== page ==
When the IRS needs to examine your tax return, you can expect a tax audit. This can happen no matter if you are an individual or a company owner, and the reasons for an audit may be different. Many people dread from the tax audit, but if you did everything legally, there is nothing to be afraid of.
What can you expect from a tax audit?
First of all, you do not need to be afraid that the IRS employees will show up at your doorstep unannounced. In case the IRS believes your tax return requires an audit, they will notify you via email. Once the agents visit you, you can expect that they will ask to review your bank statements, records of the asset sale, alimony, pension and other financial records you may have. If you previously had an audit, the agents may ask you about the information on that audit, such as the time, the place and the results.

You will also need to present the agents with the previous tax filing documents, as well as tax return documents. They will ask you if you had any tax penalties before. You will need to provide some more information, and the IRS employees will determine whether the data are relevant for the audit.
Basically, there is nothing to be afraid of, since you will only need to collect the documents and present them to the IRS agents. When the IRS notifies you of the audit, you will have enough time to prepare all the necessary documents and sort them so they are at hand when you need them.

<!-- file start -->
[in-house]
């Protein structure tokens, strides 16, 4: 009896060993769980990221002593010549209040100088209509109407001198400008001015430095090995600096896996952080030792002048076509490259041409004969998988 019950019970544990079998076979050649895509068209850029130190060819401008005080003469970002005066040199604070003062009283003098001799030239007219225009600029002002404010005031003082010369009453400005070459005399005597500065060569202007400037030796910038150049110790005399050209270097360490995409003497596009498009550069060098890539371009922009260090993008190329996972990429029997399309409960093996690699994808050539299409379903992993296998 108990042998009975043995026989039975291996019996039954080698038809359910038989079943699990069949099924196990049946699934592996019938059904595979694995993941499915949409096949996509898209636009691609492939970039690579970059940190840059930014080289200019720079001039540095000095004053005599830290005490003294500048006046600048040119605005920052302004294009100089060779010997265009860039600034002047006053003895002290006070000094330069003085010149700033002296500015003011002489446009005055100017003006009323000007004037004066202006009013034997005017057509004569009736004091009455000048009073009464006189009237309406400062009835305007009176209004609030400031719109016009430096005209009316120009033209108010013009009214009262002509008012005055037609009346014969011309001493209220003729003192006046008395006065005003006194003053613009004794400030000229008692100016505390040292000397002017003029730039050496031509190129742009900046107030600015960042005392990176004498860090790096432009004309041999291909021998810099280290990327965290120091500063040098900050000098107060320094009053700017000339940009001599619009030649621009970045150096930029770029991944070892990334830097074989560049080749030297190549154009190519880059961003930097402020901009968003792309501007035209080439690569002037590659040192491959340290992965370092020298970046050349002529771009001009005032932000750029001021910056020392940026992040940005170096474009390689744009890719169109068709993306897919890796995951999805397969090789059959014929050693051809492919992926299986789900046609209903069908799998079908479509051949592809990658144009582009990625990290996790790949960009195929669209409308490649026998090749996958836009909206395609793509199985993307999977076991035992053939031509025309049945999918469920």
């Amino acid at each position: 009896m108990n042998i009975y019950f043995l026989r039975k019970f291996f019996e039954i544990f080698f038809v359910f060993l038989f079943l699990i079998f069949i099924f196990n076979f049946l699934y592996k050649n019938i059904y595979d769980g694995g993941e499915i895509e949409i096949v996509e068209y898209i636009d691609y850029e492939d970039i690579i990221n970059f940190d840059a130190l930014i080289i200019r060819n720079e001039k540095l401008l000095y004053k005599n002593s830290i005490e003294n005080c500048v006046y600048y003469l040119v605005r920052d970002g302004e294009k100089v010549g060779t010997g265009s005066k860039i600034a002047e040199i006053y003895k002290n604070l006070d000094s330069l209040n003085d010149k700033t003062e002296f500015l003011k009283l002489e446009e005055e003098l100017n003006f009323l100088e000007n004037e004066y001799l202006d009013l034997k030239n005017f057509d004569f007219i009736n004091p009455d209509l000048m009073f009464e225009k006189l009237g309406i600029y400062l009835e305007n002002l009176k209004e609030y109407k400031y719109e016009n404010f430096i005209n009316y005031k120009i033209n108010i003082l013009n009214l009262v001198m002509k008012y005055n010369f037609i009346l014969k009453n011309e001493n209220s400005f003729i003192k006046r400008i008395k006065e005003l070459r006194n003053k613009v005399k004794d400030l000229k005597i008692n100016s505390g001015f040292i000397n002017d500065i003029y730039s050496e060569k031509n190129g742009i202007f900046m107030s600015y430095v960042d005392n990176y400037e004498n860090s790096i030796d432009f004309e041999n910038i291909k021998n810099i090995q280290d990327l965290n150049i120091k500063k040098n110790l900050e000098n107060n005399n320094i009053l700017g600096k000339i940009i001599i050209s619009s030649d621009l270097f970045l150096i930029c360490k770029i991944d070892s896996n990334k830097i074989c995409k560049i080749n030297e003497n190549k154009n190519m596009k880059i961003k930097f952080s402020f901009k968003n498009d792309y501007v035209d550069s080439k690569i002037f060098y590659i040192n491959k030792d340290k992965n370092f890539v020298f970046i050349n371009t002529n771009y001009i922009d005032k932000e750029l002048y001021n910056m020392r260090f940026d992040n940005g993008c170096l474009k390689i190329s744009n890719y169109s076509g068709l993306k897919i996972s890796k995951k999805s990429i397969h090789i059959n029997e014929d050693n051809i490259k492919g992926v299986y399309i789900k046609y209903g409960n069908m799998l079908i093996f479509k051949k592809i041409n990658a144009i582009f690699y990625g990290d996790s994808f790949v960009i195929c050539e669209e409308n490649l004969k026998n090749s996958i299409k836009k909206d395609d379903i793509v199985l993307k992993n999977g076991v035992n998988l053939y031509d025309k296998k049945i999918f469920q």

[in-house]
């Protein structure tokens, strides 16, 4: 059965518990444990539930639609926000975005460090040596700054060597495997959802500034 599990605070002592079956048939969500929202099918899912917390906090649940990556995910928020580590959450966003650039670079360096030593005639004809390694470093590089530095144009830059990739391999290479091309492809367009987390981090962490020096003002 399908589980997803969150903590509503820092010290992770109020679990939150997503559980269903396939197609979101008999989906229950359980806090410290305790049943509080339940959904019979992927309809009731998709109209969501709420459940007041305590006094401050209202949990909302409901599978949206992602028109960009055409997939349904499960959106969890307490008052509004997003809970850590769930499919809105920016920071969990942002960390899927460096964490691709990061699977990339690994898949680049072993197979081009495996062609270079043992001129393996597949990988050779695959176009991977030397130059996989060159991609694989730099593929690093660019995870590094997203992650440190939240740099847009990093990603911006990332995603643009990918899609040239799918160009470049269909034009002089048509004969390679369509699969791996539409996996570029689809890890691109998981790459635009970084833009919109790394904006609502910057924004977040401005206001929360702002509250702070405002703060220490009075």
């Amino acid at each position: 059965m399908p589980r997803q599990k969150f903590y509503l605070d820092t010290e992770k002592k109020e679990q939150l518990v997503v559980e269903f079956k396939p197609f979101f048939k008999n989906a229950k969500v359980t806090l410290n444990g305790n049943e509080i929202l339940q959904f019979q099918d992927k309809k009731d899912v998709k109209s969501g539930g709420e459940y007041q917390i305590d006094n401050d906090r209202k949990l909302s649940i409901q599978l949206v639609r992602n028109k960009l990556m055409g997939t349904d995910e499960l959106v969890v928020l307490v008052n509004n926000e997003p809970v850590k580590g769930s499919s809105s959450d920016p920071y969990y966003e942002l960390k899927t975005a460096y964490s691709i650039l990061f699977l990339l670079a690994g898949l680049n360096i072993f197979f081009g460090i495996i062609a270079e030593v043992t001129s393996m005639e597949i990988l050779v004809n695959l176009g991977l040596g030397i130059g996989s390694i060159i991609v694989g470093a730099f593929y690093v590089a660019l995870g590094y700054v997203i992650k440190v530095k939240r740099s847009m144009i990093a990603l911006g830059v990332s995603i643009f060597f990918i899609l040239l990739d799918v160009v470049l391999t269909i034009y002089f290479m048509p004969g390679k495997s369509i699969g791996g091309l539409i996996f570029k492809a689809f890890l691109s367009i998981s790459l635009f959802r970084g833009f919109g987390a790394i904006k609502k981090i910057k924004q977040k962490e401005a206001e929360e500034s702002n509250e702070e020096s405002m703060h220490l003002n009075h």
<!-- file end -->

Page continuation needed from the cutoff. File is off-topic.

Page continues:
Field audit

Field audit is the most serious type of audit, where the IRS agents will visit you at your home or office. In case you have earned $100,000 or more, you may expect this type of audit in case you get the notification. In addition to the standard documents they ask to see, IRS agents may ask you for some additional documents.
It is important to know that this type of audit is the least common, and that it is usually conducted when there is a doubt that there is something suspicious about your tax return. If you face this type of audit, prepare all the documents regarding your finances, ownership and the like.


Office audit

Office audit is less intimidating and less serious than field audit. You will get the invitation via mail to visit the IRS office and provide some additional information about your tax return. In this case, you should also prepare all the necessary documents regarding earnings, spending, and ownership and bring them with you. It is also a good idea to have your tax attorney or accountant to come with you, so they can help you provide all the necessary information.

Correspondence audit

This type of audit is the least severe, and at the same time the most common. You will get the mail from the IRS where they require you to provide some additional information about your tax return. If you keep all the records and receipts, you should not have any trouble deal with this on your own and provide the IRS with the information they need. However, if you do not keep the records of your finances, you may want to hire a tax attorney to help you deal with the IRS.